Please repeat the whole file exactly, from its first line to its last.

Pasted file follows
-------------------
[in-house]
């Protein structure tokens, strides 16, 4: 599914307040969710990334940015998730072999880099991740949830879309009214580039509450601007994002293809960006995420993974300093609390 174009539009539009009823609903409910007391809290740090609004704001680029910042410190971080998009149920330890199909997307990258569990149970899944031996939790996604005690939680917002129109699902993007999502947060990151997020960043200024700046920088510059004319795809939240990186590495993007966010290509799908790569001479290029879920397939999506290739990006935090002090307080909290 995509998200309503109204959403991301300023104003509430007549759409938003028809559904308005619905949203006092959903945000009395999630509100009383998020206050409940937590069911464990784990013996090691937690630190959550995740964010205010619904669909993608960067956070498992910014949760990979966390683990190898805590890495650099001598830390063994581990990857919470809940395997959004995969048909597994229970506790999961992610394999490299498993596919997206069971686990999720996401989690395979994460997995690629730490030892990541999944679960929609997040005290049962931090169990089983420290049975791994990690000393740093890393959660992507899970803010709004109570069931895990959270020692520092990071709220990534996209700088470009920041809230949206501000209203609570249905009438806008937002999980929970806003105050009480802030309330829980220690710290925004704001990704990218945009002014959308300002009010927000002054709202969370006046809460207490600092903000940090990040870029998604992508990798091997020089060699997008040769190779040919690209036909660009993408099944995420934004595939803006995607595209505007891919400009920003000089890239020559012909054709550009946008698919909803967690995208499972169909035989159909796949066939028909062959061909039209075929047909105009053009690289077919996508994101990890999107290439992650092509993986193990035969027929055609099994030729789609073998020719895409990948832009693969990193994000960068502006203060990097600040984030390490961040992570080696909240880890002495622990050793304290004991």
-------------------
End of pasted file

[in-house]
């Protein structure tokens, strides 16, 4: 599914307040969710990334940015998730072999880099991740949830879309009214580039509450601007994002293809960006995420993974300093609390 174009539009539009009823609903409910007391809290740090609004704001680029910042410190971080998009149920330890199909997307990258569990149970899944031996939790996604005690939680917002129109699902993007999502947060990151997020960043200024700046920088510059004319795809939240990186590495993007966010290509799908790569001479290029879920397939999506290739990006935090002090307080909290 995509998200309503109204959403991301300023104003509430007549759409938003028809559904308005619905949203006092959903945000009395999630509100009383998020206050409940937590069911464990784990013996090691937690630190959550995740964010205010619904669909993608960067956070498992910014949760990979966390683990190898805590890495650099001598830390063994581990990857919470809940395997959004995969048909597994229970506790999961992610394999490299498993596919997206069971686990999720996401989690395979994460997995690629730490030892990541999944679960929609997040005290049962931090169990089983420290049975791994990690000393740093890393959660992507899970803010709004109570069931895990959270020692520092990071709220990534996209700088470009920041809230949206501000209203609570249905009438806008937002999980929970806003105050009480802030309330829980220690710290925004704001990704990218945009002014959308300002009010927000002054709202969370006046809460207490600092903000940090990040870029998604992508990798091997020089060699997008040769190779040919690209036909660009993408099944995420934004595939803006995607595209505007891919400009920003000089890239020559012909054709550009946008698919909803967690995208499972169909035989159909796949066939028909062959061909039209075929047909105009053009690289077919996508994101990890999107290439992650092509993986193990035969027929055609099994030729789609073998020719895409990948832009693969990193994000960068502006203060990097600040984030390490961040992570080696909240880890002495622990050793304290004991």